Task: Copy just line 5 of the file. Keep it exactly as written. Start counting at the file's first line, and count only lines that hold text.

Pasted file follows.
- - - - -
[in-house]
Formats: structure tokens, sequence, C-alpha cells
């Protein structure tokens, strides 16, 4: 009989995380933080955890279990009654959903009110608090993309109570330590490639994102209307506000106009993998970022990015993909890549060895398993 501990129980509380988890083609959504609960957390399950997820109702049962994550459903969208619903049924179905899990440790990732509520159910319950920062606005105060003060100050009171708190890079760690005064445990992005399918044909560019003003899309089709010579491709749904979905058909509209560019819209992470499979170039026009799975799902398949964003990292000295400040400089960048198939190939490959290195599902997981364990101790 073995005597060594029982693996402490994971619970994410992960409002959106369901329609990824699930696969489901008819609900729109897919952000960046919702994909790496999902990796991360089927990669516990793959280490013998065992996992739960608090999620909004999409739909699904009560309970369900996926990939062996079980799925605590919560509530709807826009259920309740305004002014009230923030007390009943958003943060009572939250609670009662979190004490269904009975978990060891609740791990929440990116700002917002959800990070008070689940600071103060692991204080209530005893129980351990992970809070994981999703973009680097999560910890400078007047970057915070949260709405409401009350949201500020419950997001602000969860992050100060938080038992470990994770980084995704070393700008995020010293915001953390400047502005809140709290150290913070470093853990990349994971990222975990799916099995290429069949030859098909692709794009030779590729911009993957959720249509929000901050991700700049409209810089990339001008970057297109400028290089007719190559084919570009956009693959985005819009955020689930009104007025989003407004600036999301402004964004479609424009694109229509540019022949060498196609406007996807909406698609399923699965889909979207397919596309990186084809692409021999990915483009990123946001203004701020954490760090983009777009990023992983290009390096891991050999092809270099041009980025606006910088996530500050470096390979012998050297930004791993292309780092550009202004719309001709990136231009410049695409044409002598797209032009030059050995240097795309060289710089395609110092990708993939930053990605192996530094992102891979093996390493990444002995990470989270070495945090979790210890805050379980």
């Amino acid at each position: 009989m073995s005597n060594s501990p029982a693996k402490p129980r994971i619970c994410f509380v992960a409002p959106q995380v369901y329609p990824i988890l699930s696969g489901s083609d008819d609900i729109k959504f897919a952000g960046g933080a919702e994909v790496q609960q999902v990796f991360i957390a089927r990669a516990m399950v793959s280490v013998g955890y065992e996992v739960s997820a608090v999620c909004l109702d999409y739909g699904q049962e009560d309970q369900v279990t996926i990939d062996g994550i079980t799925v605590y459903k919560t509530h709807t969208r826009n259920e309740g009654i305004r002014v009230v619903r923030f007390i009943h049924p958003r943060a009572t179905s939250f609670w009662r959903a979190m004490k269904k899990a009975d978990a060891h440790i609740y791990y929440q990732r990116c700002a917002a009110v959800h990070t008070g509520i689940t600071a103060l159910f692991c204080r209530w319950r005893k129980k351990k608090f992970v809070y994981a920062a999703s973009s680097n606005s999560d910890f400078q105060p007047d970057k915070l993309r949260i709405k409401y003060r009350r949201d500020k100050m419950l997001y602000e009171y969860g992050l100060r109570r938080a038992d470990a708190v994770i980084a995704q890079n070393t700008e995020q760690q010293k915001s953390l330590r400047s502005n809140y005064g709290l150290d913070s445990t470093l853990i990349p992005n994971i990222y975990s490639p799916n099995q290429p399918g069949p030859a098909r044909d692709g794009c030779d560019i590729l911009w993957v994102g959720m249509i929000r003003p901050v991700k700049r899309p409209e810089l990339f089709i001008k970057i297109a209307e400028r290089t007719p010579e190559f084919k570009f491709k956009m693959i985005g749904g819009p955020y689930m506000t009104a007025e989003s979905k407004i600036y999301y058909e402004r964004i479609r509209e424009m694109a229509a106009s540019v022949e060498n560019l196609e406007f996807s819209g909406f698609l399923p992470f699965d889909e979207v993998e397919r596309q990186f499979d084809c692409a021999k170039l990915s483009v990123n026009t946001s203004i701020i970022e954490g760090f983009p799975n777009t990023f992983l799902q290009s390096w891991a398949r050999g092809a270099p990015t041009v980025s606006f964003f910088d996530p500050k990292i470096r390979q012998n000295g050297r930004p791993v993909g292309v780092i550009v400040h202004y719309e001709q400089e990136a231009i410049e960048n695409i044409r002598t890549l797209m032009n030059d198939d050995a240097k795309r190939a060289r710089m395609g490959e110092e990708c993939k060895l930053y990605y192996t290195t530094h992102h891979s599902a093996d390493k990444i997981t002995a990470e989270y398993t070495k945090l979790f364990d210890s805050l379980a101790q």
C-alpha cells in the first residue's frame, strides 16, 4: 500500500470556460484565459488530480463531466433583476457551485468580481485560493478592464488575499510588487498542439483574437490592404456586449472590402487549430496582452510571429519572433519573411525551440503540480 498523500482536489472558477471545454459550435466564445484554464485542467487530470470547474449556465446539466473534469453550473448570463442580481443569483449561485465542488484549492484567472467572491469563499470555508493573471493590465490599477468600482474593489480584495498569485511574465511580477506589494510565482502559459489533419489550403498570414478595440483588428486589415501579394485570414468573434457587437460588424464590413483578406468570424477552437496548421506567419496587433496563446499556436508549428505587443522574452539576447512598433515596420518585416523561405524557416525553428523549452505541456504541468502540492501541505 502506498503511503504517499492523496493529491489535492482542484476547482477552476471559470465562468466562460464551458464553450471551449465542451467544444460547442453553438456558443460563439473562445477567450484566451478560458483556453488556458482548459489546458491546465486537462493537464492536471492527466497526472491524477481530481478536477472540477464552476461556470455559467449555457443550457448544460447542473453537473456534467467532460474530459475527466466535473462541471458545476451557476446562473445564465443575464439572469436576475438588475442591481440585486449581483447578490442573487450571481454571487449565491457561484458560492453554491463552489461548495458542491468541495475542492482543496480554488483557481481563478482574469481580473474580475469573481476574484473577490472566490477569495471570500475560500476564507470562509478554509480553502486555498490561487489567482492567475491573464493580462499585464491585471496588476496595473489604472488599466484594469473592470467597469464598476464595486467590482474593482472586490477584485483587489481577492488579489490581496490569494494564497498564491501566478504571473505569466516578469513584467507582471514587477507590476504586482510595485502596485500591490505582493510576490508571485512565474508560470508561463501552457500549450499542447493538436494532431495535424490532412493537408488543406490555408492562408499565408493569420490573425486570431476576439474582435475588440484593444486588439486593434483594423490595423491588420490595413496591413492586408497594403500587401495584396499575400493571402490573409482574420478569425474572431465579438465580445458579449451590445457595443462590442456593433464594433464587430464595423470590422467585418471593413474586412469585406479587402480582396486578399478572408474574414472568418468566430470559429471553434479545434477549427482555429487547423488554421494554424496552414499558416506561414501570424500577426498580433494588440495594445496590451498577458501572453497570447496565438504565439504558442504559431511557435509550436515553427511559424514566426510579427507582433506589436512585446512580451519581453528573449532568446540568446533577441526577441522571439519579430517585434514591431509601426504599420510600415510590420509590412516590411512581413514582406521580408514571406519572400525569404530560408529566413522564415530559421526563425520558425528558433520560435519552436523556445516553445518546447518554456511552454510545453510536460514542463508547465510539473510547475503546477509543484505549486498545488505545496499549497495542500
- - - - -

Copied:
C-alpha cells in the first residue's frame, strides 16, 4: 500500500470556460484565459488530480463531466433583476457551485468580481485560493478592464488575499510588487498542439483574437490592404456586449472590402487549430496582452510571429519572433519573411525551440503540480 498523500482536489472558477471545454459550435466564445484554464485542467487530470470547474449556465446539466473534469453550473448570463442580481443569483449561485465542488484549492484567472467572491469563499470555508493573471493590465490599477468600482474593489480584495498569485511574465511580477506589494510565482502559459489533419489550403498570414478595440483588428486589415501579394485570414468573434457587437460588424464590413483578406468570424477552437496548421506567419496587433496563446499556436508549428505587443522574452539576447512598433515596420518585416523561405524557416525553428523549452505541456504541468502540492501541505 502506498503511503504517499492523496493529491489535492482542484476547482477552476471559470465562468466562460464551458464553450471551449465542451467544444460547442453553438456558443460563439473562445477567450484566451478560458483556453488556458482548459489546458491546465486537462493537464492536471492527466497526472491524477481530481478536477472540477464552476461556470455559467449555457443550457448544460447542473453537473456534467467532460474530459475527466466535473462541471458545476451557476446562473445564465443575464439572469436576475438588475442591481440585486449581483447578490442573487450571481454571487449565491457561484458560492453554491463552489461548495458542491468541495475542492482543496480554488483557481481563478482574469481580473474580475469573481476574484473577490472566490477569495471570500475560500476564507470562509478554509480553502486555498490561487489567482492567475491573464493580462499585464491585471496588476496595473489604472488599466484594469473592470467597469464598476464595486467590482474593482472586490477584485483587489481577492488579489490581496490569494494564497498564491501566478504571473505569466516578469513584467507582471514587477507590476504586482510595485502596485500591490505582493510576490508571485512565474508560470508561463501552457500549450499542447493538436494532431495535424490532412493537408488543406490555408492562408499565408493569420490573425486570431476576439474582435475588440484593444486588439486593434483594423490595423491588420490595413496591413492586408497594403500587401495584396499575400493571402490573409482574420478569425474572431465579438465580445458579449451590445457595443462590442456593433464594433464587430464595423470590422467585418471593413474586412469585406479587402480582396486578399478572408474574414472568418468566430470559429471553434479545434477549427482555429487547423488554421494554424496552414499558416506561414501570424500577426498580433494588440495594445496590451498577458501572453497570447496565438504565439504558442504559431511557435509550436515553427511559424514566426510579427507582433506589436512585446512580451519581453528573449532568446540568446533577441526577441522571439519579430517585434514591431509601426504599420510600415510590420509590412516590411512581413514582406521580408514571406519572400525569404530560408529566413522564415530559421526563425520558425528558433520560435519552436523556445516553445518546447518554456511552454510545453510536460514542463508547465510539473510547475503546477509543484505549486498545488505545496499549497495542500